Are octogenarians the new IT early adopters?
Grandma and Grandpa could be the next early adopters of high technology judging by IT trends showcased Integrate 2018. With voice control devices and more intuitive innovations connecting homes, the might be getting a head start on younger generations.
“Many people think of the smart home in relation to a younger entertainment driven demographic, however smart home technology is probably more relevant to 80+ year olds,” said Soren Norgaard, Evnt Manager of Integrate.
“Voice controlled devices, audio reminders set in key locations, appliance safety monitors, door opening systems and smart appliances are even more relevant for older Australians,” said Norgaard.
While it’s commonly assumed older people want personal care and attention, recent research has revealed many would prefer to be cared for by a robot.
“Georgia Tech has revealed many of it’s older research participants would prefer to be cared for on a daily basis by robots because they don’t judge, gossip or invade their privacy,” said Norgaard.
Australian governments are encouraging ageing in place and older Australians are remaining independent for as long as possible in the family home, and this is a key driver for tech companies looking for growth.
Many exhibitors at Integrate showcased new technology for this market including Crestron and Director of Residential Sales, Trevor Rooney, says technology will play an important role in the aged care sector.
“In the past, technology was only for early adopters that ventured into this world, now anyone who owns a cell phone has already started their journey whether they realise or not,” said Rooney.
“Crestron’s aim is not just to provide premium solutions and ease-of-use in luxury Residential homes, but also to help change people’s lives for the better; think aged-care and the disability sector. This is where home automation, be it via touch screen or the simple use of your voice, will really be an asset.”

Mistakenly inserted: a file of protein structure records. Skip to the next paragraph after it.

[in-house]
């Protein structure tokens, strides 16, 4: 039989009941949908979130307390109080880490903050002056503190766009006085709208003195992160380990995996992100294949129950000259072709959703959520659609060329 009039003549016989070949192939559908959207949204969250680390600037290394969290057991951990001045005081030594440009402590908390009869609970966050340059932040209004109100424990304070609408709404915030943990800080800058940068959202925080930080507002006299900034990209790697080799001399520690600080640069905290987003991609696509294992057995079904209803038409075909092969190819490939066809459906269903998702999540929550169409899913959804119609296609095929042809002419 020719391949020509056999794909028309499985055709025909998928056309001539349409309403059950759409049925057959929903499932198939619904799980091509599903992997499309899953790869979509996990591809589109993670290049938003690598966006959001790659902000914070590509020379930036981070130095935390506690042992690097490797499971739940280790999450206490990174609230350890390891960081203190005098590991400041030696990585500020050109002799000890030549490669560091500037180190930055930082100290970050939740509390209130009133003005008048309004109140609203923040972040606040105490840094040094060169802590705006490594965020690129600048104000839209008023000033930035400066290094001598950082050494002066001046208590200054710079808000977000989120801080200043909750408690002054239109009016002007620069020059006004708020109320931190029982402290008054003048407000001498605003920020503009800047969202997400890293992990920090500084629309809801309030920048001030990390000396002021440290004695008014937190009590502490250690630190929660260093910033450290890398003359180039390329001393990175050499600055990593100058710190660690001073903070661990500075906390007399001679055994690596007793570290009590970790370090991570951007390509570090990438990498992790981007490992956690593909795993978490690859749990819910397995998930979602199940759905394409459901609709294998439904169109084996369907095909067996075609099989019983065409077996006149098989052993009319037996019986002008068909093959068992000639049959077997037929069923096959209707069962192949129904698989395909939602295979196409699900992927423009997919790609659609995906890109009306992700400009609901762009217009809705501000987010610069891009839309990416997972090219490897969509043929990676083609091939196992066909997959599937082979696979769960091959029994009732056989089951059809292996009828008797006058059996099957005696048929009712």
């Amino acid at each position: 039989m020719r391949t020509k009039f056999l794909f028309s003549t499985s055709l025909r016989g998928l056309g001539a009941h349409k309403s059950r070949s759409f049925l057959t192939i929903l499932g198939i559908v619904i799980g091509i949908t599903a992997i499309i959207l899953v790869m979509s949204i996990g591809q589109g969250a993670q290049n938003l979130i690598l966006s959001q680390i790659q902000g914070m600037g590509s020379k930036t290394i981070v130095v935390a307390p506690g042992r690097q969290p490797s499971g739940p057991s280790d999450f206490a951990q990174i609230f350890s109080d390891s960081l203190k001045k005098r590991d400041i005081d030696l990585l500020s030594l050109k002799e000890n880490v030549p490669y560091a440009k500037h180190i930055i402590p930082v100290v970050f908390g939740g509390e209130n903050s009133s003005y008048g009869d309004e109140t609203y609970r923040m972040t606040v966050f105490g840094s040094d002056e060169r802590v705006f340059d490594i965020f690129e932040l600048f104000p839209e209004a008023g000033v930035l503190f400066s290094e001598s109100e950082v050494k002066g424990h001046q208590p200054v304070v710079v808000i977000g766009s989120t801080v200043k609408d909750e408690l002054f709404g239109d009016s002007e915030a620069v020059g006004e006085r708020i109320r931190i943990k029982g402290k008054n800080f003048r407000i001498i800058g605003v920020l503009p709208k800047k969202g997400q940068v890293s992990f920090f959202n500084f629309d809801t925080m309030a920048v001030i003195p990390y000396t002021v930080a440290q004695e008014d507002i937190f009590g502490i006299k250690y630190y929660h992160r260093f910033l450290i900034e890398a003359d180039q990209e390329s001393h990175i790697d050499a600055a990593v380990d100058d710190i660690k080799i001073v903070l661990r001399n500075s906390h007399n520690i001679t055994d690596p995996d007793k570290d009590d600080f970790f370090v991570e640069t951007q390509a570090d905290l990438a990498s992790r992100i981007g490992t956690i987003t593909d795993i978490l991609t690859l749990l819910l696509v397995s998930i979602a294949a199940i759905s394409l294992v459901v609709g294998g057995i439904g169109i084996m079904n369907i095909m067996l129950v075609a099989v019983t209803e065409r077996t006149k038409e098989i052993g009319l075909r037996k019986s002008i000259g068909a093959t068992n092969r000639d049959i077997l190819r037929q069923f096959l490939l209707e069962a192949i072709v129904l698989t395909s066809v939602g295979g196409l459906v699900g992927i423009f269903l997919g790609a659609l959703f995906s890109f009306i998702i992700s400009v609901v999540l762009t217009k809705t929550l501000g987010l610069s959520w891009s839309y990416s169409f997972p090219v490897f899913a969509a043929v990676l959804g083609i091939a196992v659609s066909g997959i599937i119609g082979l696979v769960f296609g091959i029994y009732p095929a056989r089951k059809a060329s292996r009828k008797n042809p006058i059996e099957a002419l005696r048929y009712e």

‘’It’s seductive and addictive, who wouldn’t want the ability to simply say ‘Alexa, Good morning’ and a number of events start to happen such as lights turning on, shades opening and music starting to play as you start your day.
“For those older people looking for independance, mobile devices can operate lights and close hard-to-reach windows with little effort,” he said.
Sony is exhibited it’s Sonic Surf technology which is like a spotlight of audio that you can move in and out of – the application at this stage is for museums and theme parks, but the domestic application could be valuable for ageing in place.
Similarly workplace technology aimed at increasing collaboration between groups located in different offices could be applied to create the ultimate hi-tech Sunday roast where family members around the world can “sit around the table” together. So maybe we shouldn’t be so hard on our techno-logically challenged elders afterall.